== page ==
Figure 5 shows a dot plot of the median financial support across income levels in the 2018 academic school year. For private schools, as the income level increased, the amount of financial support decreases, beginning with $27,494 at the lowest income level and decreasing towards $18,180 at the highest income level. Similarly, public schools followed a similar pattern where the highest support was found at the lowest income level with a median support of $11,762 and gradually decreasing towards $6,292 at the highest income level. Once again, for-profit schools did not show any discernable pattern regarding income level with median financial support ranging from $12,358 to $7,806 across income levels.
Demographic Trends Across American College & Universities in 2014
The demographic data on college campuses was taken from the Chronicle of Higher Education that examined the number of enrolled students in the 2014 academic school year with respect to their gender, race, and ethnicity across 4,725 American institutions.
Enrollment Proportions by Demographic Group Across Institution Type
Figure 6 shows a stacked bar plot of the proportion of enrolled students across different demographic groups stacked by the institution type in the year 2014. Across all demographic groups, the majority of students (>50%) within each group enrolled in public institutions. With the exception of non-resident foreigners, each demographic group had approximately 70% enrollment or higher in public institutions. Private institutions enrollment rates ranged from 15% to 46% across demographic groups. For-profit enrollment rates were the lowest of the three, having percentages less than 1% across all groups.
Tuition Dollars Spent by Demographic Groups Across Institution Types
Figure 7 shows a bar plot of the proportion of tuition paid by each demographic group segmented by institution type. Similar to the trend in previous bar plot, across all demographic groups, the majority proportion of tuition spent went towards public schools followed by private and for-profit schools.
Overall Analysis & Conclusions
From the exploratory data analysis, one general trend that was observed regarding tuition was the continual increase across each academic school year. Among private schools nationwide, the total tuition increased faster and steeper than in public and for-profit schools across the eight year span. Public and for-profit had similar tuition increases over time, but public schools had the lowest overall total tuition across the eight year span. In looking at student cost and financial support, although private schools had the highest total tuition prices, they also provided the most financial support among the three institution types, covering nearly 50% percent of tuition by 2018. However, the financial support decreases as the student's income begins to increase. Moreover, when looking at the demographic trends in 2014, most demographic groups overwhelmingly enrolled in public schools versus private and for-profit schools. Public schools also received the greater share of tuition dollars spent across each demographic group.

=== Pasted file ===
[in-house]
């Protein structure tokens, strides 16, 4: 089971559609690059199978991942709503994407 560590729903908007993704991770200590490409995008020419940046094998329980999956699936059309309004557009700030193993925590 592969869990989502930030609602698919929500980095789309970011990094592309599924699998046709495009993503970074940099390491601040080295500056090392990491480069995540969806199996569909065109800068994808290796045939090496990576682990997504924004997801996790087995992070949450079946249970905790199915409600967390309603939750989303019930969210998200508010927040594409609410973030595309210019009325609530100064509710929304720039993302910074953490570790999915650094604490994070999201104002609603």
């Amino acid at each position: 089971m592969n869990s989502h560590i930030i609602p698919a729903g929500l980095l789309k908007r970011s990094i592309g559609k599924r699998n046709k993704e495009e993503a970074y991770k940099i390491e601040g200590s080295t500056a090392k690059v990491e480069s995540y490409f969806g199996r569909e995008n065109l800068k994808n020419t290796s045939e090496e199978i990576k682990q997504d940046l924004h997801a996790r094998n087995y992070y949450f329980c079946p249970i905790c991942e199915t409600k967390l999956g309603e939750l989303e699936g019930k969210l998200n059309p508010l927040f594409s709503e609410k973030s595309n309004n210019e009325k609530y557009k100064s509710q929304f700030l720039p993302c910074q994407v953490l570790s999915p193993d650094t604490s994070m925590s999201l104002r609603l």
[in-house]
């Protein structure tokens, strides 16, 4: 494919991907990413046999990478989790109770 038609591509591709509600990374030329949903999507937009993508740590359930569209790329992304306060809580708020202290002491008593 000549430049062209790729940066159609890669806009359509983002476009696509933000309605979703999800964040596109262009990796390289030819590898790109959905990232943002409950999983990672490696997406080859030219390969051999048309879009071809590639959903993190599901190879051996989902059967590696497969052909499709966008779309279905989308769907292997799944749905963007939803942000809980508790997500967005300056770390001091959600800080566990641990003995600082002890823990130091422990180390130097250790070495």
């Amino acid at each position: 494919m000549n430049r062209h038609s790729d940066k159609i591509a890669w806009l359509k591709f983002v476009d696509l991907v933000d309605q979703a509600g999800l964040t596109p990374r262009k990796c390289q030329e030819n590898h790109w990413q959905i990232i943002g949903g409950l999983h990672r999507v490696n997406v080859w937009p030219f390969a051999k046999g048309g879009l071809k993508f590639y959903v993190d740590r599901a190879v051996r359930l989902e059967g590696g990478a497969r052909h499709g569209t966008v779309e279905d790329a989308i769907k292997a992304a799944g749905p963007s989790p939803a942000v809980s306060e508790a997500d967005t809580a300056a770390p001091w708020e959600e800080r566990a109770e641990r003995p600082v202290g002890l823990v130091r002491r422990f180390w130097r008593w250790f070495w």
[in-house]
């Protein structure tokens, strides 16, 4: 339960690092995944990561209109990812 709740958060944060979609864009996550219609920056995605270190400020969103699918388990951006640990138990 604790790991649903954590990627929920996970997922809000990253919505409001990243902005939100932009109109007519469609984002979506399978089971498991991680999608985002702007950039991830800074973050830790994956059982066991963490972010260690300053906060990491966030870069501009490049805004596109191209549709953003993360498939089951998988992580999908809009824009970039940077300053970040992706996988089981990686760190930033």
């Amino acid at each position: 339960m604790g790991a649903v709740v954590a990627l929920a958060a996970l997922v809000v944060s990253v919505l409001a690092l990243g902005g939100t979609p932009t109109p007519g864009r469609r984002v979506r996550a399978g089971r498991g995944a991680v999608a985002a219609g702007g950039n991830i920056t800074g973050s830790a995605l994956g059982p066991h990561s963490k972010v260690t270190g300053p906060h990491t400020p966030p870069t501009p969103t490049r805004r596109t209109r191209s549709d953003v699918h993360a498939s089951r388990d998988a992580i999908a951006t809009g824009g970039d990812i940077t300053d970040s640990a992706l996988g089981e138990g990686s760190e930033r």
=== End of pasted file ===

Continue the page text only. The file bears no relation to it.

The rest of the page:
Overall, from the data, one major trend occurring across American colleges and universities is that the people across most major demographic groups opt for public colleges and universities in pursuing a higher degree. This trend may be due to the fact that of public institutions are more accessible due to their relative affordability and low barriers of entry. As a result, American public institutions host a much more diverse student population than private or for-profit institutions; however, one area for future study would be to examine additional factors such as retention rates, graduation rates, choice of major, age, and family status to better characterize students enrolling in colleges and gain an understanding of their academic journey.
Another major trend is that the overall cost of an education is increasing along all sectors with no indications of dip in price. The reasons for the tuition increases go beyond the scope of this dataset; however, two areas to examine on a future analysis would be to look at the rise in tuition with the income levels across America and the earning salaries of college/university graduates to examine whether the rise in tuition coincides with American household salaries having improved in the eight year time span or whether career salaries for college graduates having increased over time.
Links & Sources
This exploratory data analysis was also visualized through an R Shiny dashboard, which can be can be accessed down below along with the code for the dashboard on GitHub. The data for this project was taken from the R for Data Science community webpage and is also linked below.
Brian Perez Joseph
With a background in biomedical research and data science, Brian aims to utilize his quantitative background in the sciences and data programming skills to provide data-driven decision making strategies and key insights for real-world business problems.View all articles